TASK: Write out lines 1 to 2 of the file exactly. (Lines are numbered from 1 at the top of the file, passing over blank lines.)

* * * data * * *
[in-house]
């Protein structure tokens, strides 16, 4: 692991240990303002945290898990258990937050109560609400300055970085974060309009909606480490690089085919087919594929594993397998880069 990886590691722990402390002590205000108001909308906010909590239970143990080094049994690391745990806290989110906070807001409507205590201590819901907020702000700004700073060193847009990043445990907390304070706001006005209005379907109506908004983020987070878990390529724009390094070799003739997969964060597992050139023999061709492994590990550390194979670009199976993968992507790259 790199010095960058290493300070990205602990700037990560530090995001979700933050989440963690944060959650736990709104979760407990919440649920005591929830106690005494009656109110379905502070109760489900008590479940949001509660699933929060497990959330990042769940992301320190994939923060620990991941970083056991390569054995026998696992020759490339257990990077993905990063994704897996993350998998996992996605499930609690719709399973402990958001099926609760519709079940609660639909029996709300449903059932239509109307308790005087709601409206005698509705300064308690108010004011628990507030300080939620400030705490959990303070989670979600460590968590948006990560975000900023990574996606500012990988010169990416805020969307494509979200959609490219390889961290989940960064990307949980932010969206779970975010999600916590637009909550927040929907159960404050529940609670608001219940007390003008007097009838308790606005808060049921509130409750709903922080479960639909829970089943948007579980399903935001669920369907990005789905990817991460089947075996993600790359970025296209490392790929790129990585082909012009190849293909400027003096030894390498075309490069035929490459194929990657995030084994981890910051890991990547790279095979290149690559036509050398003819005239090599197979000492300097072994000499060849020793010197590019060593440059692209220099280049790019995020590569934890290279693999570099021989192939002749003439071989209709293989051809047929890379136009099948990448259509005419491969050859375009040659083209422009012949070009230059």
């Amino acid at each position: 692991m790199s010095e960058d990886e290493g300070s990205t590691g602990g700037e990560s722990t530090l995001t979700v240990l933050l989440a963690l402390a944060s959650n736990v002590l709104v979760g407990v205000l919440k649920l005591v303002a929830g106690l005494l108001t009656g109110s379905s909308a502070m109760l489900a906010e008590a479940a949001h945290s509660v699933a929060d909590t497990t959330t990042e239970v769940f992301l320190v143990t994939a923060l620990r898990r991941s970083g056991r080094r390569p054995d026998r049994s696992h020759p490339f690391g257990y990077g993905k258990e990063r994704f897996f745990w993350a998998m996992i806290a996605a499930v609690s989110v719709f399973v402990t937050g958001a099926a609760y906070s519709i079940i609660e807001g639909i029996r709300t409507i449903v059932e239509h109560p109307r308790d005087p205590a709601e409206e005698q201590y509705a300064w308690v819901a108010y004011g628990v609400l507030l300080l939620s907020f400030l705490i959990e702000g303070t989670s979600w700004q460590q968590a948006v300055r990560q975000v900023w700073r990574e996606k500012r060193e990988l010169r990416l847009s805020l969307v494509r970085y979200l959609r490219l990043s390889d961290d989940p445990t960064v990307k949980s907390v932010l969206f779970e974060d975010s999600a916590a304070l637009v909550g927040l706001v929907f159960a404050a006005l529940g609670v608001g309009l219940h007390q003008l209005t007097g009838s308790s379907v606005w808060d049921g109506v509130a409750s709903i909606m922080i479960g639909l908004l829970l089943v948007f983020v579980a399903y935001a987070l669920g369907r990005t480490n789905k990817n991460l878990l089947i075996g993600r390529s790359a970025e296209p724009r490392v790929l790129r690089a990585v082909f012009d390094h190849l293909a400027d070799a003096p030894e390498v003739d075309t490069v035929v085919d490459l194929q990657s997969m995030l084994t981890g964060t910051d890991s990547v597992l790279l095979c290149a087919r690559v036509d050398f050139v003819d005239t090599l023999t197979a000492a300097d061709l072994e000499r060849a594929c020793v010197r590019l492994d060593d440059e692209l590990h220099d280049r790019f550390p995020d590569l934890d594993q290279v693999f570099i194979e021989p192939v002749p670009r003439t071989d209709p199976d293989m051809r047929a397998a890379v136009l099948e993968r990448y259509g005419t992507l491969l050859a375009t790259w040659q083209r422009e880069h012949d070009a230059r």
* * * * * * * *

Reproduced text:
[in-house]
């Protein structure tokens, strides 16, 4: 692991240990303002945290898990258990937050109560609400300055970085974060309009909606480490690089085919087919594929594993397998880069 990886590691722990402390002590205000108001909308906010909590239970143990080094049994690391745990806290989110906070807001409507205590201590819901907020702000700004700073060193847009990043445990907390304070706001006005209005379907109506908004983020987070878990390529724009390094070799003739997969964060597992050139023999061709492994590990550390194979670009199976993968992507790259 790199010095960058290493300070990205602990700037990560530090995001979700933050989440963690944060959650736990709104979760407990919440649920005591929830106690005494009656109110379905502070109760489900008590479940949001509660699933929060497990959330990042769940992301320190994939923060620990991941970083056991390569054995026998696992020759490339257990990077993905990063994704897996993350998998996992996605499930609690719709399973402990958001099926609760519709079940609660639909029996709300449903059932239509109307308790005087709601409206005698509705300064308690108010004011628990507030300080939620400030705490959990303070989670979600460590968590948006990560975000900023990574996606500012990988010169990416805020969307494509979200959609490219390889961290989940960064990307949980932010969206779970975010999600916590637009909550927040929907159960404050529940609670608001219940007390003008007097009838308790606005808060049921509130409750709903922080479960639909829970089943948007579980399903935001669920369907990005789905990817991460089947075996993600790359970025296209490392790929790129990585082909012009190849293909400027003096030894390498075309490069035929490459194929990657995030084994981890910051890991990547790279095979290149690559036509050398003819005239090599197979000492300097072994000499060849020793010197590019060593440059692209220099280049790019995020590569934890290279693999570099021989192939002749003439071989209709293989051809047929890379136009099948990448259509005419491969050859375009040659083209422009012949070009230059």